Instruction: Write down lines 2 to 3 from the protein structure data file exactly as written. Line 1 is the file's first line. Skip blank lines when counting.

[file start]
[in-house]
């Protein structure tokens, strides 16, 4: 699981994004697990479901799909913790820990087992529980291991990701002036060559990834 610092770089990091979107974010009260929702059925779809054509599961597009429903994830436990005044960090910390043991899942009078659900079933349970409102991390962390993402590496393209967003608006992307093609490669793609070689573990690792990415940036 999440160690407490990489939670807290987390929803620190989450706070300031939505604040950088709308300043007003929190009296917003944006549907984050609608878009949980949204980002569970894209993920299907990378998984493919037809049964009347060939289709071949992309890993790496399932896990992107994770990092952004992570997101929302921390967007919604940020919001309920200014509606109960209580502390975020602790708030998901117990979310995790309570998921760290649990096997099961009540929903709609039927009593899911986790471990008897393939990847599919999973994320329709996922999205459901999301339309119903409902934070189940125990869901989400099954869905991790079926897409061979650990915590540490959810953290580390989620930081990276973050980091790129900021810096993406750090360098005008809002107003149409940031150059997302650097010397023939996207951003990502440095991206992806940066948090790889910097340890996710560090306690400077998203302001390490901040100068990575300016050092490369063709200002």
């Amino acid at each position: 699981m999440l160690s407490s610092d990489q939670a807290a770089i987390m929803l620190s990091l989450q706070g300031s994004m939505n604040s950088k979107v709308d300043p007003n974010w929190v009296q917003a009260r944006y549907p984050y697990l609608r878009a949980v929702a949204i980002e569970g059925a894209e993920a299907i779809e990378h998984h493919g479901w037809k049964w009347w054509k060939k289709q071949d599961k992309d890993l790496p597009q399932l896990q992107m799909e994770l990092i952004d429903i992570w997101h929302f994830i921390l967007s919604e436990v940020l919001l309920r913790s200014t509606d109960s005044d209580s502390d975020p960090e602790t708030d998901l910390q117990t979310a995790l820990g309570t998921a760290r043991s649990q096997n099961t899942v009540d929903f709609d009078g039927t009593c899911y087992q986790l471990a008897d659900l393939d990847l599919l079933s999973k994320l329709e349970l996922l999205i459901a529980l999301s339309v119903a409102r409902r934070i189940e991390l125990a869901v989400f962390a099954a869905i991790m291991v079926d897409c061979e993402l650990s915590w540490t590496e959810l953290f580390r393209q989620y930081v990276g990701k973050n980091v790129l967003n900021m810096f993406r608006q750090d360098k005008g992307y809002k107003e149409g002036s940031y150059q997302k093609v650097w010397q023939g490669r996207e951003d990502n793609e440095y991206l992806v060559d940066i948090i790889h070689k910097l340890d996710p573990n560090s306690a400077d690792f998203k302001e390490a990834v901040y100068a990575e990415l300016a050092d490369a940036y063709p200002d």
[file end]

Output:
């Protein structure tokens, strides 16, 4: 699981994004697990479901799909913790820990087992529980291991990701002036060559990834 610092770089990091979107974010009260929702059925779809054509599961597009429903994830436990005044960090910390043991899942009078659900079933349970409102991390962390993402590496393209967003608006992307093609490669793609070689573990690792990415940036 999440160690407490990489939670807290987390929803620190989450706070300031939505604040950088709308300043007003929190009296917003944006549907984050609608878009949980949204980002569970894209993920299907990378998984493919037809049964009347060939289709071949992309890993790496399932896990992107994770990092952004992570997101929302921390967007919604940020919001309920200014509606109960209580502390975020602790708030998901117990979310995790309570998921760290649990096997099961009540929903709609039927009593899911986790471990008897393939990847599919999973994320329709996922999205459901999301339309119903409902934070189940125990869901989400099954869905991790079926897409061979650990915590540490959810953290580390989620930081990276973050980091790129900021810096993406750090360098005008809002107003149409940031150059997302650097010397023939996207951003990502440095991206992806940066948090790889910097340890996710560090306690400077998203302001390490901040100068990575300016050092490369063709200002």
């Amino acid at each position: 699981m999440l160690s407490s610092d990489q939670a807290a770089i987390m929803l620190s990091l989450q706070g300031s994004m939505n604040s950088k979107v709308d300043p007003n974010w929190v009296q917003a009260r944006y549907p984050y697990l609608r878009a949980v929702a949204i980002e569970g059925a894209e993920a299907i779809e990378h998984h493919g479901w037809k049964w009347w054509k060939k289709q071949d599961k992309d890993l790496p597009q399932l896990q992107m799909e994770l990092i952004d429903i992570w997101h929302f994830i921390l967007s919604e436990v940020l919001l309920r913790s200014t509606d109960s005044d209580s502390d975020p960090e602790t708030d998901l910390q117990t979310a995790l820990g309570t998921a760290r043991s649990q096997n099961t899942v009540d929903f709609d009078g039927t009593c899911y087992q986790l471990a008897d659900l393939d990847l599919l079933s999973k994320l329709e349970l996922l999205i459901a529980l999301s339309v119903a409102r409902r934070i189940e991390l125990a869901v989400f962390a099954a869905i991790m291991v079926d897409c061979e993402l650990s915590w540490t590496e959810l953290f580390r393209q989620y930081v990276g990701k973050n980091v790129l967003n900021m810096f993406r608006q750090d360098k005008g992307y809002k107003e149409g002036s940031y150059q997302k093609v650097w010397q023939g490669r996207e951003d990502n793609e440095y991206l992806v060559d940066i948090i790889h070689k910097l340890d996710p573990n560090s306690a400077d690792f998203k302001e390490a990834v901040y100068a990575e990415l300016a050092d490369a940036y063709p200002d």